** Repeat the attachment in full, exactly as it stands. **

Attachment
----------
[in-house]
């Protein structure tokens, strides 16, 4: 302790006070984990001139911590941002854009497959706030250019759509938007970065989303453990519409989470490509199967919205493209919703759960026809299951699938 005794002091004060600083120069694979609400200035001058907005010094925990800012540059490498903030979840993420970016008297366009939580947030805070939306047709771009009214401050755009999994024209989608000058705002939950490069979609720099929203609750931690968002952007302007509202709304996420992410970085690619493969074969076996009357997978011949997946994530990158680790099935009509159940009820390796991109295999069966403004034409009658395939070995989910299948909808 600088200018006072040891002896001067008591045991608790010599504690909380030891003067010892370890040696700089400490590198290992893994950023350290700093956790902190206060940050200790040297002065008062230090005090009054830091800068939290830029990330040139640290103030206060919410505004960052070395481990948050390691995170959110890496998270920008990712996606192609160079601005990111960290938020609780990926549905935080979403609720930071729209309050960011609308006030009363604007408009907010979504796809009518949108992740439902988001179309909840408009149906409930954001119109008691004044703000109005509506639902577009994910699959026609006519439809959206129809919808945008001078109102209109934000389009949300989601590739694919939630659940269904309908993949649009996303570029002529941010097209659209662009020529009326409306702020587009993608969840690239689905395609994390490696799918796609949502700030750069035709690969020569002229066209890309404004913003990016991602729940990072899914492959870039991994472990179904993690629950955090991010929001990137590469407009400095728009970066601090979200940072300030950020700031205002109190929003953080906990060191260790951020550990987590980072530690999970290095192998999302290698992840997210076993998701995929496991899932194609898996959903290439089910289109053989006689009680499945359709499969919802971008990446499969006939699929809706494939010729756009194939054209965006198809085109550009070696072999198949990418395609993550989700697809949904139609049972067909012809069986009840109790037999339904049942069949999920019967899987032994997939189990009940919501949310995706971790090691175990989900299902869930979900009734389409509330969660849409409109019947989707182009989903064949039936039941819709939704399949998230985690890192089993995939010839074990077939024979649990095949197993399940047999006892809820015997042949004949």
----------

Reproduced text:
[in-house]
């Protein structure tokens, strides 16, 4: 302790006070984990001139911590941002854009497959706030250019759509938007970065989303453990519409989470490509199967919205493209919703759960026809299951699938 005794002091004060600083120069694979609400200035001058907005010094925990800012540059490498903030979840993420970016008297366009939580947030805070939306047709771009009214401050755009999994024209989608000058705002939950490069979609720099929203609750931690968002952007302007509202709304996420992410970085690619493969074969076996009357997978011949997946994530990158680790099935009509159940009820390796991109295999069966403004034409009658395939070995989910299948909808 600088200018006072040891002896001067008591045991608790010599504690909380030891003067010892370890040696700089400490590198290992893994950023350290700093956790902190206060940050200790040297002065008062230090005090009054830091800068939290830029990330040139640290103030206060919410505004960052070395481990948050390691995170959110890496998270920008990712996606192609160079601005990111960290938020609780990926549905935080979403609720930071729209309050960011609308006030009363604007408009907010979504796809009518949108992740439902988001179309909840408009149906409930954001119109008691004044703000109005509506639902577009994910699959026609006519439809959206129809919808945008001078109102209109934000389009949300989601590739694919939630659940269904309908993949649009996303570029002529941010097209659209662009020529009326409306702020587009993608969840690239689905395609994390490696799918796609949502700030750069035709690969020569002229066209890309404004913003990016991602729940990072899914492959870039991994472990179904993690629950955090991010929001990137590469407009400095728009970066601090979200940072300030950020700031205002109190929003953080906990060191260790951020550990987590980072530690999970290095192998999302290698992840997210076993998701995929496991899932194609898996959903290439089910289109053989006689009680499945359709499969919802971008990446499969006939699929809706494939010729756009194939054209965006198809085109550009070696072999198949990418395609993550989700697809949904139609049972067909012809069986009840109790037999339904049942069949999920019967899987032994997939189990009940919501949310995706971790090691175990989900299902869930979900009734389409509330969660849409409109019947989707182009989903064949039936039941819709939704399949998230985690890192089993995939010839074990077939024979649990095949197993399940047999006892809820015997042949004949």